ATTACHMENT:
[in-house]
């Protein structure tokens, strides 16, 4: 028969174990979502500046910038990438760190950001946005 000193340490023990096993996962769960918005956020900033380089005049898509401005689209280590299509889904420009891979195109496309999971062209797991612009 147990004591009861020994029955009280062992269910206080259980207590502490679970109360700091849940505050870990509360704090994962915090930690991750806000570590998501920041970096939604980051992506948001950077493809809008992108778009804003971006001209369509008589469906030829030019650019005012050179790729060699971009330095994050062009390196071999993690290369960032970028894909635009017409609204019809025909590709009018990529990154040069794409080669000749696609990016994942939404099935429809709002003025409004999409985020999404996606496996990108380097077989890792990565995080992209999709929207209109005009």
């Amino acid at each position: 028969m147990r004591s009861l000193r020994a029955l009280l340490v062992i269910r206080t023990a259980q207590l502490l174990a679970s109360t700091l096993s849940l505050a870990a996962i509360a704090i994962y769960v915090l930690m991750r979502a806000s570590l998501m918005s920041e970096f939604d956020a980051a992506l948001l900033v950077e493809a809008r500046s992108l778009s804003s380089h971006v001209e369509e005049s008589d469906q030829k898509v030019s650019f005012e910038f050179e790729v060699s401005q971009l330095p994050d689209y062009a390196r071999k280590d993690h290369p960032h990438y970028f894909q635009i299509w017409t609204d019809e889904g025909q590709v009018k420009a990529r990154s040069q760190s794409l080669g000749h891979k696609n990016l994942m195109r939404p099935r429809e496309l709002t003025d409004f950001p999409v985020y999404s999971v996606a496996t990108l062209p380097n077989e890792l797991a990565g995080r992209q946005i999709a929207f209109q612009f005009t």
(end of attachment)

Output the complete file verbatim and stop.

[in-house]
């Protein structure tokens, strides 16, 4: 028969174990979502500046910038990438760190950001946005 000193340490023990096993996962769960918005956020900033380089005049898509401005689209280590299509889904420009891979195109496309999971062209797991612009 147990004591009861020994029955009280062992269910206080259980207590502490679970109360700091849940505050870990509360704090994962915090930690991750806000570590998501920041970096939604980051992506948001950077493809809008992108778009804003971006001209369509008589469906030829030019650019005012050179790729060699971009330095994050062009390196071999993690290369960032970028894909635009017409609204019809025909590709009018990529990154040069794409080669000749696609990016994942939404099935429809709002003025409004999409985020999404996606496996990108380097077989890792990565995080992209999709929207209109005009």
């Amino acid at each position: 028969m147990r004591s009861l000193r020994a029955l009280l340490v062992i269910r206080t023990a259980q207590l502490l174990a679970s109360t700091l096993s849940l505050a870990a996962i509360a704090i994962y769960v915090l930690m991750r979502a806000s570590l998501m918005s920041e970096f939604d956020a980051a992506l948001l900033v950077e493809a809008r500046s992108l778009s804003s380089h971006v001209e369509e005049s008589d469906q030829k898509v030019s650019f005012e910038f050179e790729v060699s401005q971009l330095p994050d689209y062009a390196r071999k280590d993690h290369p960032h990438y970028f894909q635009i299509w017409t609204d019809e889904g025909q590709v009018k420009a990529r990154s040069q760190s794409l080669g000749h891979k696609n990016l994942m195109r939404p099935r429809e496309l709002t003025d409004f950001p999409v985020y999404s999971v996606a496996t990108l062209p380097n077989e890792l797991a990565g995080r992209q946005i999709a929207f209109q612009f005009t």